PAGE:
PORT RICHEY — Four minutes after a Tarpon Springs grandmother was killed in a hit-and-run accident on Friday, the 2003 blue Dodge pickup flew northbound through the darkness on U.S. 19 near Ridge Road.
A Pasco deputy spotted front-end damage and thought the vehicle may have been the same blue truck that hit Geraldine Ford moments earlier. At 10:48 p.m., the deputy turned on his emergency lights and siren, according to a report from the Pasco County Sheriff's Office.
The driver kept going.
"We tried to stop him," said sheriff's spokesman Kevin Doll, "because we thought it was him."
Instead of stopping, Damon B. Blanford erratically changed lanes, ran red lights and sped up to about 130 mph in a 45 mph zone, the sheriff's report said. In the backseat were two children, ages 2 and 4, the report said. Neither of them were restrained.
Blanford, 28, made sudden U-turns and turned off his headlights before running a red light, the report said.
Deputies said he even tried to hinder the pursuit by throwing trash from the truck's window onto their path.
After 27 miles, the Lakeland man had ended up in Hernando County. He bailed out of the truck at 10008 Gifford Drive, just south of Cortez Boulevard, leaving the children behind, the report said.
As he fled on foot, authorities said, a loaded handgun fell from his waistband.
He was arrested on charges of being a felon in possession of a firearm, grand theft, child neglect, driving with a license suspended or revoked and fleeing and eluding. Blanford, of 1501 Providence Road in Lakeland, is being held at the Hernando County Jail in lieu of $39,000 bail.
The two children in the truck with him were not Blanford's, said Lt. Cinda Moore, a spokeswoman for the Hernando County Sheriff's Office. They are in a relative's care, Moore said.
During an interview with authorities, Blanford said he refused to stop because he had no valid driver's license, was speeding and had other warrants for his arrest.
Blanford has been arrested for numerous felonies, records show, and he has been convicted of possession of drug paraphernalia and trafficking cocaine, records show.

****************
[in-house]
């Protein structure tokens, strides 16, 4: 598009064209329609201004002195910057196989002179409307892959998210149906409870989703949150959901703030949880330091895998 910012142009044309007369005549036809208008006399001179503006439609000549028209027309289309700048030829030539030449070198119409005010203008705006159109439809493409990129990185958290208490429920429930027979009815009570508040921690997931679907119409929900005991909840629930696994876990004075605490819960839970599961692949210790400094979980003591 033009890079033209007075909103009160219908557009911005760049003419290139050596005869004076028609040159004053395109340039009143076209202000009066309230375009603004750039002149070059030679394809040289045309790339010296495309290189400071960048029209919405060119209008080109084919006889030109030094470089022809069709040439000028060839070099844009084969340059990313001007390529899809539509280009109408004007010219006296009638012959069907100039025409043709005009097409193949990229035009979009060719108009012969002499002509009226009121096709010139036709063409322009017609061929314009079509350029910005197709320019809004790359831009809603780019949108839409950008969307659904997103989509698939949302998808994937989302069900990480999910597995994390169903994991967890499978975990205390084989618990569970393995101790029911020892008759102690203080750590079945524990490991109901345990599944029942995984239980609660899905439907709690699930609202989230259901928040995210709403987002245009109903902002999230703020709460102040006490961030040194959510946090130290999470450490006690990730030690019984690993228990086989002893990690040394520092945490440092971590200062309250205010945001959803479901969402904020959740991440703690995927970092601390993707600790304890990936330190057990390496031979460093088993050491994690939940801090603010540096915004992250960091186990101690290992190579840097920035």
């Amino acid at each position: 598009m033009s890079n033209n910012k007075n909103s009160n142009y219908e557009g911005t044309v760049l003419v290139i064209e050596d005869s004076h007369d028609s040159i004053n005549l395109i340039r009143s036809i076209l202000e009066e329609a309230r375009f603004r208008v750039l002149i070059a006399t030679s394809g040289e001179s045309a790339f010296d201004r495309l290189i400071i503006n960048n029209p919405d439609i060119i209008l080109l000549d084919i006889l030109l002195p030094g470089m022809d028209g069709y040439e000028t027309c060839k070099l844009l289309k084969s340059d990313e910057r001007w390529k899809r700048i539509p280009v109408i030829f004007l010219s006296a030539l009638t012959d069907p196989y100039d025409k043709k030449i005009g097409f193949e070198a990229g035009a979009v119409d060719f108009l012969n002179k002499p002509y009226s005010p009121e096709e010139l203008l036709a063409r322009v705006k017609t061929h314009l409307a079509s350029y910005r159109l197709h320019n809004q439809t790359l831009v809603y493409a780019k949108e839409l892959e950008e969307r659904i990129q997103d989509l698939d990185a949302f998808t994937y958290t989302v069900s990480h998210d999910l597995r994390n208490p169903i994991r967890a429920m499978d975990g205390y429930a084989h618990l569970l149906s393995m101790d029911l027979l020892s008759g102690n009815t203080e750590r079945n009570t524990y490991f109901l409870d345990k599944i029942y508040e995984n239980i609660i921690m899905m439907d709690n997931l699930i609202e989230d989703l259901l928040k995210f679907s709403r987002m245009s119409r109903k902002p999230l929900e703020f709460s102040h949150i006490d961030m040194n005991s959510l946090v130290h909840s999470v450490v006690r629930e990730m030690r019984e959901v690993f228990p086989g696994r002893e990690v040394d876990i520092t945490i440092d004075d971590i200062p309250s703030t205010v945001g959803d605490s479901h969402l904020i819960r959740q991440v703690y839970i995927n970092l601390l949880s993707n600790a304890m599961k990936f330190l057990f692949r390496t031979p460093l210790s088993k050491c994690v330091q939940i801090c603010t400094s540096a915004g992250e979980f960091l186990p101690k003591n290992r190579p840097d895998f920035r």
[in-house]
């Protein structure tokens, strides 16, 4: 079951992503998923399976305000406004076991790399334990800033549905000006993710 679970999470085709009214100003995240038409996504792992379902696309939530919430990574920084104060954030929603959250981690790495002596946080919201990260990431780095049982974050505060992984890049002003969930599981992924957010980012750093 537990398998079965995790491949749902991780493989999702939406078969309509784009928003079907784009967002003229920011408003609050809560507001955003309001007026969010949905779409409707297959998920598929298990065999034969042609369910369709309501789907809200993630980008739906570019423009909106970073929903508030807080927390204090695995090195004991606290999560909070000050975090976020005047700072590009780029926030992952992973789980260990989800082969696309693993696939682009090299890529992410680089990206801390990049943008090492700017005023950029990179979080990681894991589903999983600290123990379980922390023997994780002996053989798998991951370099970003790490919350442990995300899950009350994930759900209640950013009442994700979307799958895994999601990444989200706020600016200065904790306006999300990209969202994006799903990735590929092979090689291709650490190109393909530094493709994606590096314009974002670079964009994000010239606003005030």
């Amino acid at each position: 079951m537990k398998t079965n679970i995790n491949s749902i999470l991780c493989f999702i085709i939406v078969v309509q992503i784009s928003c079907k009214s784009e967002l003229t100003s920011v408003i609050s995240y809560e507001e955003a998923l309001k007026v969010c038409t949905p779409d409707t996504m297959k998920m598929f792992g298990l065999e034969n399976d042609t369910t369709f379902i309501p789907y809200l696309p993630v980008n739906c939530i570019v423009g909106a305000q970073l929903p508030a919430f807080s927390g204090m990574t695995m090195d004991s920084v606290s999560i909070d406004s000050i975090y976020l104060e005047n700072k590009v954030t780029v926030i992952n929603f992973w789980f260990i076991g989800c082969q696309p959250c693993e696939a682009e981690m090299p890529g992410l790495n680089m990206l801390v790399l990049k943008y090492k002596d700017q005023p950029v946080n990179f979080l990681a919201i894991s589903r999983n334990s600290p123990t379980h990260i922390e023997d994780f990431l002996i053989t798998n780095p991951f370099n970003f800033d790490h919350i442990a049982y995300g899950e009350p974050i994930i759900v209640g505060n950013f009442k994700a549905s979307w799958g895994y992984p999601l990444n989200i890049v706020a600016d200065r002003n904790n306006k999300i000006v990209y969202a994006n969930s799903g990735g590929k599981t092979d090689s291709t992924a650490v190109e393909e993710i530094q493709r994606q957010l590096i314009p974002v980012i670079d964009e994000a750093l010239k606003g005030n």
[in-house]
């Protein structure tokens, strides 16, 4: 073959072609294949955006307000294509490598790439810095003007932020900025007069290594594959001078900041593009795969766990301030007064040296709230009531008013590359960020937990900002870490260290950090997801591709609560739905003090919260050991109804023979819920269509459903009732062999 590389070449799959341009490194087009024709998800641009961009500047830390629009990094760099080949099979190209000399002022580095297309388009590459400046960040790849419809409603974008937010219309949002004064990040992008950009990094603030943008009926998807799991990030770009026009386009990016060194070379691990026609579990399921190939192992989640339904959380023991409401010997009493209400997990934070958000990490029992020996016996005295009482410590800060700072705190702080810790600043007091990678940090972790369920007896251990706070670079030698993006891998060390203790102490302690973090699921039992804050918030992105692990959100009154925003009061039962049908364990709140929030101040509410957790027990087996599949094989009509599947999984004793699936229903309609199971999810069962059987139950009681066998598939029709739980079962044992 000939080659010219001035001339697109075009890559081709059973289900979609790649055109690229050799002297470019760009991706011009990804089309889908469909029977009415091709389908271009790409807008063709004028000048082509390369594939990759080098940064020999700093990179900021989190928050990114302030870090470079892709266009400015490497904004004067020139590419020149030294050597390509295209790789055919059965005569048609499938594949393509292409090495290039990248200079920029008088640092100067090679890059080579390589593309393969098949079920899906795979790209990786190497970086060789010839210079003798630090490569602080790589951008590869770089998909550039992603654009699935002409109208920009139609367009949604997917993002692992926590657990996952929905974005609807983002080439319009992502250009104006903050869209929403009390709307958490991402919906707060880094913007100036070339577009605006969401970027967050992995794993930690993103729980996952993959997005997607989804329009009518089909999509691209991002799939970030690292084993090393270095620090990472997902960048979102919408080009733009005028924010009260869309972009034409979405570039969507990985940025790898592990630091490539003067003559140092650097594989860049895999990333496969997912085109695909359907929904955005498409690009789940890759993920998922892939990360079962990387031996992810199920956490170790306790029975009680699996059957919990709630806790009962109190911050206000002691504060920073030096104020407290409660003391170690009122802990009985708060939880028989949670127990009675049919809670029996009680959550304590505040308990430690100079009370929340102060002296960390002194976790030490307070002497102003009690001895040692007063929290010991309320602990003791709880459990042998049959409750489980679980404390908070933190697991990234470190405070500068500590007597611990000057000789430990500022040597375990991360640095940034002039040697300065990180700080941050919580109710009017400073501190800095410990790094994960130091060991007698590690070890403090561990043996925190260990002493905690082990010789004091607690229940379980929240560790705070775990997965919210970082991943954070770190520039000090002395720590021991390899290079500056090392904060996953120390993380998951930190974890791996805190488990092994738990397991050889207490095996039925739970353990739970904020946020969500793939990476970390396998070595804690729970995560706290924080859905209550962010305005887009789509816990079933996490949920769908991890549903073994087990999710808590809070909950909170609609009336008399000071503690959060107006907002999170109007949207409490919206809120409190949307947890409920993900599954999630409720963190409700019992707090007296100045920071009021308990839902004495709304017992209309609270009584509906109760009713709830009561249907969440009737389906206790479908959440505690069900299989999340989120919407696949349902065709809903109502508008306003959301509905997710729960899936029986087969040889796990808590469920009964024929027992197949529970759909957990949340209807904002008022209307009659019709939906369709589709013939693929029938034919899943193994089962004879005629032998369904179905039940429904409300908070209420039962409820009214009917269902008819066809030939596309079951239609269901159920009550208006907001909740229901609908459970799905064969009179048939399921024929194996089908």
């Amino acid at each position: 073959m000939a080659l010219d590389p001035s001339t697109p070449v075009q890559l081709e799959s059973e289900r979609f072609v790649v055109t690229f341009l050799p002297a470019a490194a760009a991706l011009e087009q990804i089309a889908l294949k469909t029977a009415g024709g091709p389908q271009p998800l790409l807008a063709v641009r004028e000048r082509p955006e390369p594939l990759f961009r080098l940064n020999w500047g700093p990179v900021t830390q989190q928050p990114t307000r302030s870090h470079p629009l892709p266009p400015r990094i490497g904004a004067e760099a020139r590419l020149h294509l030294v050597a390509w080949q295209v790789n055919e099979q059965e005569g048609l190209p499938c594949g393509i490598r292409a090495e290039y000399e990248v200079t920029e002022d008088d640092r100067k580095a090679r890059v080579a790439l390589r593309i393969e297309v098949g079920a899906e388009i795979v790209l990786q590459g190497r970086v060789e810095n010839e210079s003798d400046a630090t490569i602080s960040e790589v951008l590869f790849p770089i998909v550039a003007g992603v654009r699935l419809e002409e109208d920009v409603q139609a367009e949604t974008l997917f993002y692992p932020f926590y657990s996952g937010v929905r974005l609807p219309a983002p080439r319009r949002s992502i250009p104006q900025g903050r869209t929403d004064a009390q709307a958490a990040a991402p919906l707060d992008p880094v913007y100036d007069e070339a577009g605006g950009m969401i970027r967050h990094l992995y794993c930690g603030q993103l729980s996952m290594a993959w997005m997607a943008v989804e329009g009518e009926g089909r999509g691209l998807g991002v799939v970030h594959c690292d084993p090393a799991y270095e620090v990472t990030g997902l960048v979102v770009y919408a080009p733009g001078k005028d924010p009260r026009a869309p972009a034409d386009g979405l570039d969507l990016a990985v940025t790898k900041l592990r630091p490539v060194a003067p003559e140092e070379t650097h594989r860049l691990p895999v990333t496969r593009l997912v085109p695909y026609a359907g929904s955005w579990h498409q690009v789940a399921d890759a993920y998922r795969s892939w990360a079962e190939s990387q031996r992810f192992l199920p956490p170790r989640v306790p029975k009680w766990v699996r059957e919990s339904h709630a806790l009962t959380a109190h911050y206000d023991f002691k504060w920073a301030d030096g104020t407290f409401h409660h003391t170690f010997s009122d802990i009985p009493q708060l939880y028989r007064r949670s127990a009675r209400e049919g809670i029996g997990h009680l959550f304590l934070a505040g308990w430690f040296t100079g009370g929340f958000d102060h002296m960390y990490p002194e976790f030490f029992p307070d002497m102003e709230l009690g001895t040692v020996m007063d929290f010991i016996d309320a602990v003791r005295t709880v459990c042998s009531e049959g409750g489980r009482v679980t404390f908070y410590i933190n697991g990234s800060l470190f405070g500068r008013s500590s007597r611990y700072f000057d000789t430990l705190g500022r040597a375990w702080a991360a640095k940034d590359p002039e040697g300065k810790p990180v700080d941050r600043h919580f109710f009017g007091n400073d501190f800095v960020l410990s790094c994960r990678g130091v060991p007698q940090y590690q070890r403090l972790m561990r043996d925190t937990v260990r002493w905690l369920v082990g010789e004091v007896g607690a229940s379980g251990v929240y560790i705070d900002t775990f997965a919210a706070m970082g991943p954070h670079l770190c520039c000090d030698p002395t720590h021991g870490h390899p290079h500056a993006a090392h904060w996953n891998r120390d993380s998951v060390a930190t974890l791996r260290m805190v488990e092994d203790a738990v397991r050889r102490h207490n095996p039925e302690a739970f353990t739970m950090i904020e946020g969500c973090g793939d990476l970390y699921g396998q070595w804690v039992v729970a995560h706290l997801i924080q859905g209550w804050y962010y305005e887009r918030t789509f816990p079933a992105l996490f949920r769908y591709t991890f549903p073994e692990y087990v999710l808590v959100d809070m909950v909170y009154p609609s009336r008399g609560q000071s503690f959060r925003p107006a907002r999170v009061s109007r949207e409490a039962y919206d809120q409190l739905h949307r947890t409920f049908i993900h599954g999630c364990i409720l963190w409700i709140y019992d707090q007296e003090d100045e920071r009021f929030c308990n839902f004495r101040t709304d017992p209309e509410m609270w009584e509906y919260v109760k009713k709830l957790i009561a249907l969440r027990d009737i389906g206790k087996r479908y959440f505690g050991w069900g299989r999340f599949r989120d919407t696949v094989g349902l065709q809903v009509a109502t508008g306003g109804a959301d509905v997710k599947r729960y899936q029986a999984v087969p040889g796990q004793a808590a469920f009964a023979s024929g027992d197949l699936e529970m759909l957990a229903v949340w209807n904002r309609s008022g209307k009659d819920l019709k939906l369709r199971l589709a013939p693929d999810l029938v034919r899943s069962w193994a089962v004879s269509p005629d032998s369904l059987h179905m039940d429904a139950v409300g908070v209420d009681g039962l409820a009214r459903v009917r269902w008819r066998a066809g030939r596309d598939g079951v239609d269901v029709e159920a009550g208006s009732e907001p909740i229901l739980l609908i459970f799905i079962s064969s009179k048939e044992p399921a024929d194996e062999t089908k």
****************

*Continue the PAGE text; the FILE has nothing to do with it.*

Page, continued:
But Blanford wasn't the driver who hit Ford.
After his arrest, authorities took a look at Blanford's vehicle, said Sgt. Larry Kraus of the Florida Highway Patrol. They checked Blanford's truck for exterior damage and any torn clothing under the vehicle, and determined his blue truck wasn't the one they were looking for.
Ford's death and Blanford's arrest "were unrelated," Kraus said.
Ford was crossing the road on Friday night after buying a phone card to call her son to pick her up from her best friend's house.
She was in the crosswalk at U.S. 19 and Moog Road when a dark-colored pickup truck, possibly a blue Chevy Silverado with furniture in its bed, rammed into her at 10:44 p.m., according to the Highway Patrol.
Ford, 53, was then hit by a red sedan. Both vehicles kept going.
Denean Ford, 37, who is Ford's daughter, said the last time she saw her mother alive was a shopping trip the two had taken the day before she was killed. She said she and her mother shared a strong resemblance and got along "more like sisters than mother and daughter."
Ford said she was at the scene where her mother was killed when an officer told her a deputy spotted a truck that fit the description of the one that hit her mother.
For a moment, she recalled, "I was kind of hopeful."
Since Friday, thoughts about who may have hit her mother and continued driving have hung over Denean Ford's head like dark clouds.
She's planning a funeral for Saturday, but wants to put the situation behind her. She says that's the best way to cope with any thoughts of vengeance toward whoever killed her mother.
"I'm not mad anymore, because I have to be strong for my brother, sister and grandmother," she said. "It's up to the Lord to do what he wants to do to them."
Camille C. Spencer can be reached at firstname.lastname@example.org or (813) 909-4609.